2) Kristof takes aim at academic prose – but not really:

 …academics seeking tenure must encode their insights into turgid prose.

Well, yes. There is a lot of horrific prose in academia – but Kristof seems to suggest that crap writing is a requirement of academic work. It is not – I guarantee you that the best writers are generally cited a lot more than the worst. So Kristof has unfairly demonized academia as willfully holding the public at bay with its crappy writing, which completely misdiagnoses the problem. The problem is that the vast majority of academia isn’t trained in writing (beyond a freshman composition course), there is no money in academia for the editorial staff that professional writers (and columnists) rely on to clean up their own turgid prose, and the really simple fact that we all tend to write like what we read. Because academic prose is mostly terrible, people who read it tend to write terrible prose. This is why I am always reading short fiction (Pushcart Prize, Best American Short Stories, etc.) alongside my work reading…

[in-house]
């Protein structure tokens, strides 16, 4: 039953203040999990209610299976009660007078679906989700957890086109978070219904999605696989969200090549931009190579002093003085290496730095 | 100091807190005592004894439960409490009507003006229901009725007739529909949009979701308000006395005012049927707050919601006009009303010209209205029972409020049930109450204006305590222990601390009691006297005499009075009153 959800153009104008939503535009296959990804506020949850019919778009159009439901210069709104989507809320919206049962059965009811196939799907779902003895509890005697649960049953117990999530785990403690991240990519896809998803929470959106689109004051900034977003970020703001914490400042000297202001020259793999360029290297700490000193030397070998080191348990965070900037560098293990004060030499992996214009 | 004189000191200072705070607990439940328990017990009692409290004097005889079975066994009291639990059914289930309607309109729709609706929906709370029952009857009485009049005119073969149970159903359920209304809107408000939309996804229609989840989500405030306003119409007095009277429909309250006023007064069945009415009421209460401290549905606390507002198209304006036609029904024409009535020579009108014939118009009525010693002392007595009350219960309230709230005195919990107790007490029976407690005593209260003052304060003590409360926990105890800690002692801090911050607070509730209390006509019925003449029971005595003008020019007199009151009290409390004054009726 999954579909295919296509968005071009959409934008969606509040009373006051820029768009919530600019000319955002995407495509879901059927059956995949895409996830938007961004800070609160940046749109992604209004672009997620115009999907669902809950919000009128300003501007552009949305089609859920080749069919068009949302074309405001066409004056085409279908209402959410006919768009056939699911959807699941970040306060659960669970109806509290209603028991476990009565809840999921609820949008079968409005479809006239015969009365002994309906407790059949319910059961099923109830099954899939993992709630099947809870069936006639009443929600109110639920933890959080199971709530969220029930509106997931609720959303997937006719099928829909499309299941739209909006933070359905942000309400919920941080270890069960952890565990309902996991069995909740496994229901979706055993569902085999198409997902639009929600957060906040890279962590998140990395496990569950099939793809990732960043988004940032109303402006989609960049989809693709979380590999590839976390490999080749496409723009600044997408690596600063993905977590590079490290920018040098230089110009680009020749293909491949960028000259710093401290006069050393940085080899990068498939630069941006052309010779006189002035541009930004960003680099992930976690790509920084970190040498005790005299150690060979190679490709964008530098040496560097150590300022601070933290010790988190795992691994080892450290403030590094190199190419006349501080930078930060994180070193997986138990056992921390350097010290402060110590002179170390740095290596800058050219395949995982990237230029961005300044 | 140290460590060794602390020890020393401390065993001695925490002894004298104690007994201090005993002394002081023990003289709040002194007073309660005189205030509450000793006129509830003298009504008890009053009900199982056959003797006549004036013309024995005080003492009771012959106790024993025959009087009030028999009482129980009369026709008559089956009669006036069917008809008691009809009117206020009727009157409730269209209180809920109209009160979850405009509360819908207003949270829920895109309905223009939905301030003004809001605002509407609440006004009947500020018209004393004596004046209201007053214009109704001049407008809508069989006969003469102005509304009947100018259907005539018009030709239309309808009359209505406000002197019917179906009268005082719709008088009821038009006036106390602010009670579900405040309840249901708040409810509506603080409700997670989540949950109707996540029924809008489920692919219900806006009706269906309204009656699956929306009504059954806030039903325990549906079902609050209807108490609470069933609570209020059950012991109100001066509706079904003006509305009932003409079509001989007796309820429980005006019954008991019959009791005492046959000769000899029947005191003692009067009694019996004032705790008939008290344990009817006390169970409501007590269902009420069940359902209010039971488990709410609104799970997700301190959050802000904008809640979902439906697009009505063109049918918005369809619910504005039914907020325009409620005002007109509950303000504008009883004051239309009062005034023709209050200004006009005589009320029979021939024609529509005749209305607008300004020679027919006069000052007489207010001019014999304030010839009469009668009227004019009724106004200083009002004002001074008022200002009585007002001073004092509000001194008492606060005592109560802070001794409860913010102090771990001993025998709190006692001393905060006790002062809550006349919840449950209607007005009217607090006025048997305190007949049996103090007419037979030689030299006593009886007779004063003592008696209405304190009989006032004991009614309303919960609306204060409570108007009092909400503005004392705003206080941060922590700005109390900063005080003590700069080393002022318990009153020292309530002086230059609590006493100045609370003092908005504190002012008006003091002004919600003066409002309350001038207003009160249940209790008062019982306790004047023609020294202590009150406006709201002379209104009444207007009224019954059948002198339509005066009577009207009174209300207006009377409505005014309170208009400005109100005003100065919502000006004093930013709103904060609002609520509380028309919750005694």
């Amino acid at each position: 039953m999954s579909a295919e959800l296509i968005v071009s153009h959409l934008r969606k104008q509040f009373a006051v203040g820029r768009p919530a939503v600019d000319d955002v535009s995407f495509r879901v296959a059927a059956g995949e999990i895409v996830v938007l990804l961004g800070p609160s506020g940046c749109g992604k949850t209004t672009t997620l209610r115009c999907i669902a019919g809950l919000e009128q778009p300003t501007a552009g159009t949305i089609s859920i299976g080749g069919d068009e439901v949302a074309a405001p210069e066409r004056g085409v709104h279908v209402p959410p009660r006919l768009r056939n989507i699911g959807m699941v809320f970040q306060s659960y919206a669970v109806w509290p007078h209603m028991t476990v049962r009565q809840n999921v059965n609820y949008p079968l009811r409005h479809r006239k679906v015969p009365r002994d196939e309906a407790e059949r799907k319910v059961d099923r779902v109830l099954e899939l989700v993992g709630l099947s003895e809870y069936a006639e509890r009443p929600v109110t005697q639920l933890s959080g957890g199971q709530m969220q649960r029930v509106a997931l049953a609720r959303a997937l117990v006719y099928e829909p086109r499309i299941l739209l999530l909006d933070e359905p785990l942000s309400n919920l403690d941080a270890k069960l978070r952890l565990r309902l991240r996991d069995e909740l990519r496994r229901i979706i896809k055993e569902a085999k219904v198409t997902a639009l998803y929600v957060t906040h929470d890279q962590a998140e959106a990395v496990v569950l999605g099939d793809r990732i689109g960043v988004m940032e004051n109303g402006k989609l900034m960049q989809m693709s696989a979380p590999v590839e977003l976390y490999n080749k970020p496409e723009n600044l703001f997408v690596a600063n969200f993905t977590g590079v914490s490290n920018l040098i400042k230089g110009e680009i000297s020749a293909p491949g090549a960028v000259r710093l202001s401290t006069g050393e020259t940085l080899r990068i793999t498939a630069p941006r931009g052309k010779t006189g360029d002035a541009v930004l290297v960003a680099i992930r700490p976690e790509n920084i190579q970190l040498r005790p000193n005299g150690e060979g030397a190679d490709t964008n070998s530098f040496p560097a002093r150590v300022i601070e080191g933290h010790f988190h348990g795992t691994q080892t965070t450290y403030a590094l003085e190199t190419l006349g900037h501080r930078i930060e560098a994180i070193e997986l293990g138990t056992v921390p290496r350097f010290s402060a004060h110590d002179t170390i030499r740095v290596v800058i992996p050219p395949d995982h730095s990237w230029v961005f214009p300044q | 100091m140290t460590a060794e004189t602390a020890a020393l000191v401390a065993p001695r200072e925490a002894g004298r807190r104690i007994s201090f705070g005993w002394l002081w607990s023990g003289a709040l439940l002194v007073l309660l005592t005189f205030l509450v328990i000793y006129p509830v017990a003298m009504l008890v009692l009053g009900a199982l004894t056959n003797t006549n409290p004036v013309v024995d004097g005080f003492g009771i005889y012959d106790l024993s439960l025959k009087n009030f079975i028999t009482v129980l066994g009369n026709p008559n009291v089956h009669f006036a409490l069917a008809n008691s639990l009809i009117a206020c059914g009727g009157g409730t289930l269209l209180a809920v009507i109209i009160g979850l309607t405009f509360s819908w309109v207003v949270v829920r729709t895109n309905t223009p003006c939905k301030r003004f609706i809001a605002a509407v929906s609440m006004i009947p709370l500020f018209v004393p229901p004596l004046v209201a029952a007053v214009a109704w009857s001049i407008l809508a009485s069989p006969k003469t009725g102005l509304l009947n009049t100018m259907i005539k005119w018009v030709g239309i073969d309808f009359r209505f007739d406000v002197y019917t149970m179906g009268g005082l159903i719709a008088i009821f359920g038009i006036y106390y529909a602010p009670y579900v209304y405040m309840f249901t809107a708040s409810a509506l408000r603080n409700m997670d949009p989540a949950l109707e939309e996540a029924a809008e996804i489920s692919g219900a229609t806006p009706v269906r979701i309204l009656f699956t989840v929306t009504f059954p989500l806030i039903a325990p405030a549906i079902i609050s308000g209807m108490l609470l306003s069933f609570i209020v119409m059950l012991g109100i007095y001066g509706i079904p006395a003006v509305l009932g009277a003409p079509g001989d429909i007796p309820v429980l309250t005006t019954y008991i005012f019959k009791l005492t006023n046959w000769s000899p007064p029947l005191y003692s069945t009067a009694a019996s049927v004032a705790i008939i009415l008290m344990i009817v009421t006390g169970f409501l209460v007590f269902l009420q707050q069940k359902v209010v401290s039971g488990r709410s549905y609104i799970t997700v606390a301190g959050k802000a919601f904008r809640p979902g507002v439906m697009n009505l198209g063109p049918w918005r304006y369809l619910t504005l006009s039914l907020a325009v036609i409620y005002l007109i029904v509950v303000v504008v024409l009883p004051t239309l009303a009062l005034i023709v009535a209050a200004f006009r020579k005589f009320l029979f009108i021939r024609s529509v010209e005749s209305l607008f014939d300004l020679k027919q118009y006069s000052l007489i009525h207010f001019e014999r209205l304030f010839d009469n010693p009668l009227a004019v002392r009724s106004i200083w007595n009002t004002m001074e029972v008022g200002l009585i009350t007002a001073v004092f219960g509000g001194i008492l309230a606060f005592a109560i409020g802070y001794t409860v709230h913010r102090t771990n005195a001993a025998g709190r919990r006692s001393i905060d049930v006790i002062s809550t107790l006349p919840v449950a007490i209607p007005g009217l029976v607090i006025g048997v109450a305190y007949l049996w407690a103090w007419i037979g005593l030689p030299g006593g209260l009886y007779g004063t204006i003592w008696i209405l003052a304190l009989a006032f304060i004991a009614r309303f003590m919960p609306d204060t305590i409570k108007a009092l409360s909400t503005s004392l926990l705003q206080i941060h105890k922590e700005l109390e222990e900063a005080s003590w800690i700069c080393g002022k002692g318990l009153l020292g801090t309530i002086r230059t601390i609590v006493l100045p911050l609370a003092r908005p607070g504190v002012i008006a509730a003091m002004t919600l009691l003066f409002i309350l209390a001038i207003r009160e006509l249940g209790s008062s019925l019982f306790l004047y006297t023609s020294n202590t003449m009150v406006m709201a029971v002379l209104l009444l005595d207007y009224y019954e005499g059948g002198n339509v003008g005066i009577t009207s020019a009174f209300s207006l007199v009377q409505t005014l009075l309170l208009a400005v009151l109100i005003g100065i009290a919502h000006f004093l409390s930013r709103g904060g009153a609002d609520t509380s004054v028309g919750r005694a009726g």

If you want better academic prose, budget for the same editorial support, say, that the New York Times or the New Yorker provide for their writers. I assure you, academic writing would be fantastic almost immediately.

Side note: Kristof implicitly sets academic writing against all other sources of writing, which leads me to wonder if he’s ever read a policy document. I helped author one, and I read many, while at USAID. The prose was generally horrific…

3) His implicit prescription for more engaged writing is a disaster